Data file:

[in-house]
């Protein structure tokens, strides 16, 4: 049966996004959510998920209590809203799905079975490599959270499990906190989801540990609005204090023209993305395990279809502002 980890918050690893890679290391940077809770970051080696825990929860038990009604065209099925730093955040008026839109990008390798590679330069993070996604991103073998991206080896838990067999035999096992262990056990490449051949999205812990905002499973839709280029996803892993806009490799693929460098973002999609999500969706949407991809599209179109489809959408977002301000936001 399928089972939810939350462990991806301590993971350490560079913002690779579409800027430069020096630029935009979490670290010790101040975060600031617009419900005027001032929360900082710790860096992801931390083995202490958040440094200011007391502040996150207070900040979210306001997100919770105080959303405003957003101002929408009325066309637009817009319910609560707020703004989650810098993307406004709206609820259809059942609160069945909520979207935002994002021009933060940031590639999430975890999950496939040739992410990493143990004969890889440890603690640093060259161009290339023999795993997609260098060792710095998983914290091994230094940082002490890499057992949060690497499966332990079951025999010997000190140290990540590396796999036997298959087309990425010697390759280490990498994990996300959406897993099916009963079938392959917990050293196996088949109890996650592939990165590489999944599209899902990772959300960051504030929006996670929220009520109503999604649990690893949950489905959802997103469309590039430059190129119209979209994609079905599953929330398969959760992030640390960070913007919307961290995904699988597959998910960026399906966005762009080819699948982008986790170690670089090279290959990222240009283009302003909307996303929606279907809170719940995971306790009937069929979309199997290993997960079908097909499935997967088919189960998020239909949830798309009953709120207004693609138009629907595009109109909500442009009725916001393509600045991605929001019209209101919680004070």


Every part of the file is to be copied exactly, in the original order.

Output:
[in-house]
């Protein structure tokens, strides 16, 4: 049966996004959510998920209590809203799905079975490599959270499990906190989801540990609005204090023209993305395990279809502002 980890918050690893890679290391940077809770970051080696825990929860038990009604065209099925730093955040008026839109990008390798590679330069993070996604991103073998991206080896838990067999035999096992262990056990490449051949999205812990905002499973839709280029996803892993806009490799693929460098973002999609999500969706949407991809599209179109489809959408977002301000936001 399928089972939810939350462990991806301590993971350490560079913002690779579409800027430069020096630029935009979490670290010790101040975060600031617009419900005027001032929360900082710790860096992801931390083995202490958040440094200011007391502040996150207070900040979210306001997100919770105080959303405003957003101002929408009325066309637009817009319910609560707020703004989650810098993307406004709206609820259809059942609160069945909520979207935002994002021009933060940031590639999430975890999950496939040739992410990493143990004969890889440890603690640093060259161009290339023999795993997609260098060792710095998983914290091994230094940082002490890499057992949060690497499966332990079951025999010997000190140290990540590396796999036997298959087309990425010697390759280490990498994990996300959406897993099916009963079938392959917990050293196996088949109890996650592939990165590489999944599209899902990772959300960051504030929006996670929220009520109503999604649990690893949950489905959802997103469309590039430059190129119209979209994609079905599953929330398969959760992030640390960070913007919307961290995904699988597959998910960026399906966005762009080819699948982008986790170690670089090279290959990222240009283009302003909307996303929606279907809170719940995971306790009937069929979309199997290993997960079908097909499935997967088919189960998020239909949830798309009953709120207004693609138009629907595009109109909500442009009725916001393509600045991605929001019209209101919680004070």